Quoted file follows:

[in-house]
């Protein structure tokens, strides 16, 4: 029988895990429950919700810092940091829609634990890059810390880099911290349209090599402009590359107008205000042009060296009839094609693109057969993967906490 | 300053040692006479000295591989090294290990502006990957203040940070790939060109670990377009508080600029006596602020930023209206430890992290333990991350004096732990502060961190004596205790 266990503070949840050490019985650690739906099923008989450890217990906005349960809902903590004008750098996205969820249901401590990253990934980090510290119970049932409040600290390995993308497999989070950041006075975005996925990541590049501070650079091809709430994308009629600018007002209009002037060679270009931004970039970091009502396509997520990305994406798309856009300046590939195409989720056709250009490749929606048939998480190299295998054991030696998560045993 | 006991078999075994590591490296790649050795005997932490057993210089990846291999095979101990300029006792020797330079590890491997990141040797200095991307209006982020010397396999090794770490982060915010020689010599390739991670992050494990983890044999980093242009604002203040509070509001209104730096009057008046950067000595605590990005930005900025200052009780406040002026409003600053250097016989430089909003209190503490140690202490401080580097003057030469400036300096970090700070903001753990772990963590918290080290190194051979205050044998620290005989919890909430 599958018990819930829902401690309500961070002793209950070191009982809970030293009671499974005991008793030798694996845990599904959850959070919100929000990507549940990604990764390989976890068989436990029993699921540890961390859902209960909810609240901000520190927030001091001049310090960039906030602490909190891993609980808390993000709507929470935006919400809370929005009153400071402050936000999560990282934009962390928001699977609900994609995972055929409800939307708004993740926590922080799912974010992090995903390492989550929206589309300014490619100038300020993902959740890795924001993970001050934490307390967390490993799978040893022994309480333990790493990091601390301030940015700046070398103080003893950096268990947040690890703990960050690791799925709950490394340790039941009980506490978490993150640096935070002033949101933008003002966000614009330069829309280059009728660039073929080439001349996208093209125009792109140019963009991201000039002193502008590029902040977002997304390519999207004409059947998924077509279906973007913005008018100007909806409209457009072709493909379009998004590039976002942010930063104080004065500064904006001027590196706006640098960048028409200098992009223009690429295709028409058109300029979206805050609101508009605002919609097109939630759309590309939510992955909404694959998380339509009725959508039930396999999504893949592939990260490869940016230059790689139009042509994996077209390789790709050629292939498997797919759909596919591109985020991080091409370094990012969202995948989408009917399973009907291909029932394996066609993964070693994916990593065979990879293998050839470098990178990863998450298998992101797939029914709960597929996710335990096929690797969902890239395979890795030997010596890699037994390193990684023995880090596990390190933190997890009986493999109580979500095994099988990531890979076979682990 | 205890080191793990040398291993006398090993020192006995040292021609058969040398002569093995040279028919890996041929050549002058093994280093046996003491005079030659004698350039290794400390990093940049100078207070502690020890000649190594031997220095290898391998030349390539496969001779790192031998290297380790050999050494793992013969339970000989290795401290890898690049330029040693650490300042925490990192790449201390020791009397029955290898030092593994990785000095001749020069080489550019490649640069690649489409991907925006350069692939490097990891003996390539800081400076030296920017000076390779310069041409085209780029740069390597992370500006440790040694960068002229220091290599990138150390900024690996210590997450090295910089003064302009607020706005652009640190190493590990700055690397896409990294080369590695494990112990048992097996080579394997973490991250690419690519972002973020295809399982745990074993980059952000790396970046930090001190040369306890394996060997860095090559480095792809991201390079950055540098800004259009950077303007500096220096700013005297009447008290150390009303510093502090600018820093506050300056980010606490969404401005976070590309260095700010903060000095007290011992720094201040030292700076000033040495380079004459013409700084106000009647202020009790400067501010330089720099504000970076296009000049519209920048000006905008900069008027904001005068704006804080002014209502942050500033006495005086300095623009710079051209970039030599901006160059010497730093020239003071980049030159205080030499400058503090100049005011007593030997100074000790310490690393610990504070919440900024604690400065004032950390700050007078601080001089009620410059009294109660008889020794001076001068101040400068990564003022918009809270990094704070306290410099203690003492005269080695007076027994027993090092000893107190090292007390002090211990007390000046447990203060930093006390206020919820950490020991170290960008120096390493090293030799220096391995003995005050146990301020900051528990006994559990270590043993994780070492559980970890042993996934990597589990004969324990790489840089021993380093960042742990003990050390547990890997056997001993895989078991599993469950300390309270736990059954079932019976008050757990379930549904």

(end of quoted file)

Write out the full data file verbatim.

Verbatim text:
[in-house]
């Protein structure tokens, strides 16, 4: 029988895990429950919700810092940091829609634990890059810390880099911290349209090599402009590359107008205000042009060296009839094609693109057969993967906490 | 300053040692006479000295591989090294290990502006990957203040940070790939060109670990377009508080600029006596602020930023209206430890992290333990991350004096732990502060961190004596205790 266990503070949840050490019985650690739906099923008989450890217990906005349960809902903590004008750098996205969820249901401590990253990934980090510290119970049932409040600290390995993308497999989070950041006075975005996925990541590049501070650079091809709430994308009629600018007002209009002037060679270009931004970039970091009502396509997520990305994406798309856009300046590939195409989720056709250009490749929606048939998480190299295998054991030696998560045993 | 006991078999075994590591490296790649050795005997932490057993210089990846291999095979101990300029006792020797330079590890491997990141040797200095991307209006982020010397396999090794770490982060915010020689010599390739991670992050494990983890044999980093242009604002203040509070509001209104730096009057008046950067000595605590990005930005900025200052009780406040002026409003600053250097016989430089909003209190503490140690202490401080580097003057030469400036300096970090700070903001753990772990963590918290080290190194051979205050044998620290005989919890909430 599958018990819930829902401690309500961070002793209950070191009982809970030293009671499974005991008793030798694996845990599904959850959070919100929000990507549940990604990764390989976890068989436990029993699921540890961390859902209960909810609240901000520190927030001091001049310090960039906030602490909190891993609980808390993000709507929470935006919400809370929005009153400071402050936000999560990282934009962390928001699977609900994609995972055929409800939307708004993740926590922080799912974010992090995903390492989550929206589309300014490619100038300020993902959740890795924001993970001050934490307390967390490993799978040893022994309480333990790493990091601390301030940015700046070398103080003893950096268990947040690890703990960050690791799925709950490394340790039941009980506490978490993150640096935070002033949101933008003002966000614009330069829309280059009728660039073929080439001349996208093209125009792109140019963009991201000039002193502008590029902040977002997304390519999207004409059947998924077509279906973007913005008018100007909806409209457009072709493909379009998004590039976002942010930063104080004065500064904006001027590196706006640098960048028409200098992009223009690429295709028409058109300029979206805050609101508009605002919609097109939630759309590309939510992955909404694959998380339509009725959508039930396999999504893949592939990260490869940016230059790689139009042509994996077209390789790709050629292939498997797919759909596919591109985020991080091409370094990012969202995948989408009917399973009907291909029932394996066609993964070693994916990593065979990879293998050839470098990178990863998450298998992101797939029914709960597929996710335990096929690797969902890239395979890795030997010596890699037994390193990684023995880090596990390190933190997890009986493999109580979500095994099988990531890979076979682990 | 205890080191793990040398291993006398090993020192006995040292021609058969040398002569093995040279028919890996041929050549002058093994280093046996003491005079030659004698350039290794400390990093940049100078207070502690020890000649190594031997220095290898391998030349390539496969001779790192031998290297380790050999050494793992013969339970000989290795401290890898690049330029040693650490300042925490990192790449201390020791009397029955290898030092593994990785000095001749020069080489550019490649640069690649489409991907925006350069692939490097990891003996390539800081400076030296920017000076390779310069041409085209780029740069390597992370500006440790040694960068002229220091290599990138150390900024690996210590997450090295910089003064302009607020706005652009640190190493590990700055690397896409990294080369590695494990112990048992097996080579394997973490991250690419690519972002973020295809399982745990074993980059952000790396970046930090001190040369306890394996060997860095090559480095792809991201390079950055540098800004259009950077303007500096220096700013005297009447008290150390009303510093502090600018820093506050300056980010606490969404401005976070590309260095700010903060000095007290011992720094201040030292700076000033040495380079004459013409700084106000009647202020009790400067501010330089720099504000970076296009000049519209920048000006905008900069008027904001005068704006804080002014209502942050500033006495005086300095623009710079051209970039030599901006160059010497730093020239003071980049030159205080030499400058503090100049005011007593030997100074000790310490690393610990504070919440900024604690400065004032950390700050007078601080001089009620410059009294109660008889020794001076001068101040400068990564003022918009809270990094704070306290410099203690003492005269080695007076027994027993090092000893107190090292007390002090211990007390000046447990203060930093006390206020919820950490020991170290960008120096390493090293030799220096391995003995005050146990301020900051528990006994559990270590043993994780070492559980970890042993996934990597589990004969324990790489840089021993380093960042742990003990050390547990890997056997001993895989078991599993469950300390309270736990059954079932019976008050757990379930549904």